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Abu'l Ghazi Bahadur according aforeſaid againſt Alexander almoſt alſo anſwer antient apud Arabia Arabs Arrian Aſia aſſerts Aſſyrian Bayer Beſides Bookſeller Briſtol charaćters China Chineſe Chriſt Chriſtian conqueſts conſequently conſiderable conſidered cuſtoms death defeated deſcendents deſcribed Diodorus Siculus diſcovered eaſt eaſtern Egypt Egyptians emperor empire Eſq firſt Greeks Herodotus himſelf hiſt hiſtorian hiſtory horſe Iidem ibid India Indians intirely iſland jenghiz Khan John Joſeph king laſt leaſt likewiſe Moguls Moſes moſt muſt nations obſerved occaſion Oxon paſſ paſſage Perſians perſon Porus poſterity preſent prince Ptolemy reaſon reign Romans ſacred ſaid ſame ſay Scythians ſea ſeems ſent ſeq ſettled ſeveral ſhall ſhould ſince Sinic ſituation ſome ſon ſort ſtate ſtill Strabo ſubdued ſubjećts ſucceſs ſucceſſors ſuch ſupport ſuppoſe Tartars themſelves theſe thoſe thouſand Turks ubi ſup ubi ſupra uſe vaſt viii whence whoſe writers xvii xviii
Page 194 - And the angel of the Lord found her by a fountain of water in the wilderness, by the fountain in the way to Shur.
Page 113 - And they said, Go to, let us build us a city, and a tower, whose top may reach unto heaven ; and let us make us a name, lest we be scattered abroad upon the...
Page 131 - Chinese communicated their ideas by drawing on paper the natural images of the things they wished to express.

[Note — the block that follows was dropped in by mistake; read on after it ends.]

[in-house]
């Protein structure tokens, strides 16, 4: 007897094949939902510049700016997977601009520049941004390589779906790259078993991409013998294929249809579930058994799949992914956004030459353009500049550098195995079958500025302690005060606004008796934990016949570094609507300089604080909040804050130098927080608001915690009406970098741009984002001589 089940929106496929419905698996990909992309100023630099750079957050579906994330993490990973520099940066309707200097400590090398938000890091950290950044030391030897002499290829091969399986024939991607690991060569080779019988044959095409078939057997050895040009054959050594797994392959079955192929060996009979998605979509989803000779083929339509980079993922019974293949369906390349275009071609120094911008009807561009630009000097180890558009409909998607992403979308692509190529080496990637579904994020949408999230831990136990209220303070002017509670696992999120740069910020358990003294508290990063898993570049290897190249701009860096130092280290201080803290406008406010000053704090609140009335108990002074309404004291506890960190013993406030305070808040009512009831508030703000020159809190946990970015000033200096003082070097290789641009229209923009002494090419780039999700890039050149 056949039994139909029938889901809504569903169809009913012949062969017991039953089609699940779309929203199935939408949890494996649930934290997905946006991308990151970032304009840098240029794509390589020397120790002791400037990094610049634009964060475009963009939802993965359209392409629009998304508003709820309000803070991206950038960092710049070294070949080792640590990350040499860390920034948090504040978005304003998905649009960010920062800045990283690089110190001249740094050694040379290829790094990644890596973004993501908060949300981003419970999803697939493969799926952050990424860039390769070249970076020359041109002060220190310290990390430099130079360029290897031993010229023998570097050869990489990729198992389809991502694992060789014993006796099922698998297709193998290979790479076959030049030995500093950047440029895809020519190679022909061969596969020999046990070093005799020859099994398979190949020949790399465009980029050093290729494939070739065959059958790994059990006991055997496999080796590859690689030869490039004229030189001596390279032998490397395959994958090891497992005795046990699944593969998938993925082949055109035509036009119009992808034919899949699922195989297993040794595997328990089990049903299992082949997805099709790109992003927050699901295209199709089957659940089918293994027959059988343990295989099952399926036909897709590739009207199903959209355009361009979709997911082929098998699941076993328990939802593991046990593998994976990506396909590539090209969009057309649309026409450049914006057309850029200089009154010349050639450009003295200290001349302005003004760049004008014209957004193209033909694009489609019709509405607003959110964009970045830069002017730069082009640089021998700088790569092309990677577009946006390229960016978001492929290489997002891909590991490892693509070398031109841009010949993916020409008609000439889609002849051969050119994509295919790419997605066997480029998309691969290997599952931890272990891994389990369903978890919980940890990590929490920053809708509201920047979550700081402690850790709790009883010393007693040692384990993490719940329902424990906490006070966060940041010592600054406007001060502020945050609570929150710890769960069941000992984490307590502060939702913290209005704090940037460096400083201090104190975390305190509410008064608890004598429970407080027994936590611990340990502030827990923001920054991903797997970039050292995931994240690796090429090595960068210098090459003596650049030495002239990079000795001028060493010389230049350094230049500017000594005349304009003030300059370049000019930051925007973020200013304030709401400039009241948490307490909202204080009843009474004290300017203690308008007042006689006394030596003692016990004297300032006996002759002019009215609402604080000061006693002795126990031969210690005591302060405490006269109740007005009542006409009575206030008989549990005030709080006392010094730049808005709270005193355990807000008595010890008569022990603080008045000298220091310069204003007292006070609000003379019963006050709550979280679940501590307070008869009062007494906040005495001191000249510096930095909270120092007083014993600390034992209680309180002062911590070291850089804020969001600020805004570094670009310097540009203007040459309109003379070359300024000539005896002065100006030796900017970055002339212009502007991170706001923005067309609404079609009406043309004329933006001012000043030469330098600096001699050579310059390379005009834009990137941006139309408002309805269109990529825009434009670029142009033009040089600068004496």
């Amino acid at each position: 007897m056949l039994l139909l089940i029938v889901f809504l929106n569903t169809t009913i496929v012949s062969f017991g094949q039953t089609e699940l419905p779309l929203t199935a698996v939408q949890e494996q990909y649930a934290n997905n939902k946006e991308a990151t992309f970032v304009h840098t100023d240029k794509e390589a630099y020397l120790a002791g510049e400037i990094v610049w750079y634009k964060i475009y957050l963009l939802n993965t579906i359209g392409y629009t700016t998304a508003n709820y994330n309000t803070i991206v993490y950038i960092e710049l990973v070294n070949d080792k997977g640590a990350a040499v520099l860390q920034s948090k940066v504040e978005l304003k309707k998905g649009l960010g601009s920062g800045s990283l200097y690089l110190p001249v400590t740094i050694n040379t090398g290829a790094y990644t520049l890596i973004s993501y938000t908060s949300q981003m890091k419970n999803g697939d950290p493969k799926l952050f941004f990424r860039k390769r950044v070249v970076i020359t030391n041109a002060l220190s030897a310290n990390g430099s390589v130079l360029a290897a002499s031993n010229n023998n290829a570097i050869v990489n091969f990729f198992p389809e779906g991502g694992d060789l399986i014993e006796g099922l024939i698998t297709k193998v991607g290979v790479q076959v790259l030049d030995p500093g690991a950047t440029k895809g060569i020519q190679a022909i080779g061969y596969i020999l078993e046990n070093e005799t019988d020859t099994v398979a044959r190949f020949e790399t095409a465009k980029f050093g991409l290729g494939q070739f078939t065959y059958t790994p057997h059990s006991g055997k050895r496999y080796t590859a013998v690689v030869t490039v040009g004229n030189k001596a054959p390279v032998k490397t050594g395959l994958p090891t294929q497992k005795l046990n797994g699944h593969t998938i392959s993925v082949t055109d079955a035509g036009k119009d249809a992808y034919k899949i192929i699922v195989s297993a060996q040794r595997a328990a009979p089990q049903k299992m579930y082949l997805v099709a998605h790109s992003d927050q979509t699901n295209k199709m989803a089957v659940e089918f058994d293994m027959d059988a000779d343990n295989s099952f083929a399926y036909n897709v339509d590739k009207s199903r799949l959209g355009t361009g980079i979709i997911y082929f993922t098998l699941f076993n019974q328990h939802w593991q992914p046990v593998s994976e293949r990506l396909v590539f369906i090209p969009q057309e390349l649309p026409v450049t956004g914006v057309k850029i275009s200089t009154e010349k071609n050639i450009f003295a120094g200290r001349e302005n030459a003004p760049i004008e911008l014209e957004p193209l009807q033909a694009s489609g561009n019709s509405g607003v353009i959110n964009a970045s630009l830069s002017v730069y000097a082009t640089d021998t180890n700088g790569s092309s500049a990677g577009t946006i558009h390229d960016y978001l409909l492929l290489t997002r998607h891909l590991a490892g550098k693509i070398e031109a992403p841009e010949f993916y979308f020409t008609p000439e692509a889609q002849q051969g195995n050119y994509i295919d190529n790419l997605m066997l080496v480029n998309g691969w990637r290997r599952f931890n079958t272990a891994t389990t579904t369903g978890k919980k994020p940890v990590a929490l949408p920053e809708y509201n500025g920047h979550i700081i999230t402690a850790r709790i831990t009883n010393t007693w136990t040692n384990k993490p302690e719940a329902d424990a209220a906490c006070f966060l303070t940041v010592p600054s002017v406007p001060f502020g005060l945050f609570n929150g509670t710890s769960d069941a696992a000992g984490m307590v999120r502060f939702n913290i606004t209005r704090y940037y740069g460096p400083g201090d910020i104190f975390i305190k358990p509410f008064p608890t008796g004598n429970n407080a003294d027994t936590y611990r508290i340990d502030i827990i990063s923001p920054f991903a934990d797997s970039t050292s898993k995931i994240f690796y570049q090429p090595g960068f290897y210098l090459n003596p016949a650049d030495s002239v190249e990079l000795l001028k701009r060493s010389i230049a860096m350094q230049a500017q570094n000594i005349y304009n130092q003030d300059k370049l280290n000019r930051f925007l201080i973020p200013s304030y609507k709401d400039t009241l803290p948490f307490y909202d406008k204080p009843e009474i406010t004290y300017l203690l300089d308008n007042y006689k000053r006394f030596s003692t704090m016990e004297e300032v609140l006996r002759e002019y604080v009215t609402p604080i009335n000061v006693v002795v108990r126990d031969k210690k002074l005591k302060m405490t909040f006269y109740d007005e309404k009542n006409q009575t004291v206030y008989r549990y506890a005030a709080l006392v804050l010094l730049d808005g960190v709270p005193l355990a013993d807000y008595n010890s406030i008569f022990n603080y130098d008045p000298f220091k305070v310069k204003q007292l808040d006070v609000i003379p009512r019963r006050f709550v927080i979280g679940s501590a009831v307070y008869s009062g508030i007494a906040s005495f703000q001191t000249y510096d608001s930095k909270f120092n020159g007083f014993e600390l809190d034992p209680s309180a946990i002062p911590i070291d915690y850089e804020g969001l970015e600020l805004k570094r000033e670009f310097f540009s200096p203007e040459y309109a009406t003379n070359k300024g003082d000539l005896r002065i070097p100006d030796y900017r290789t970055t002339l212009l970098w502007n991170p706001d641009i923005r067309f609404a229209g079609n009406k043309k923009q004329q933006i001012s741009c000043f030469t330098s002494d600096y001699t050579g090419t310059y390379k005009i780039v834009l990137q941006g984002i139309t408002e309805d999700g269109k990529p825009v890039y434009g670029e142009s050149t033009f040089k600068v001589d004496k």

Page 194 - Lord faid unto her: return unto thy miftrefs, and fubmit thyfelf under her hands. 10. And the Angel of the Lord faid unto her: I will multiply thy feed exceedingly, that it fhall not be numbered for multitude.
Page 124 - Of this we find traces in thofe ancient and valuable books, which the Chinefe call, by way of eminence, The Five Volumes, being the canonical or claffical books of the higheft rank, which they look upon as the fource of all their fcience and morality. . The chief object of their worfhip then, at firft was the Supreme Being, the Lord and Sovereign Principle of all things, whom they adored under the name either Shang-ti, that is Supreme Emperor, or Tyen, which, with the Chinefe, fignifies the fame...
Page iii - By these records it is that we live, as it were, in the very time when the world was created ; we behold how it was governed in its...
Page 140 - He created six ko-lau or Prime Ministers§ to assist him in governing his empire. He appointed a professor of music, whose duty was to explain the order and arrangement of the different tones. He taught the way of making flutes, fifes, and organs, trumpets that imitated the voice of the dragon, and drums that made the noise of thunder. He divided his country into principalities, in each of which he caused cities to be erected. He introduced the use of wheeled carriages, and the training of horses...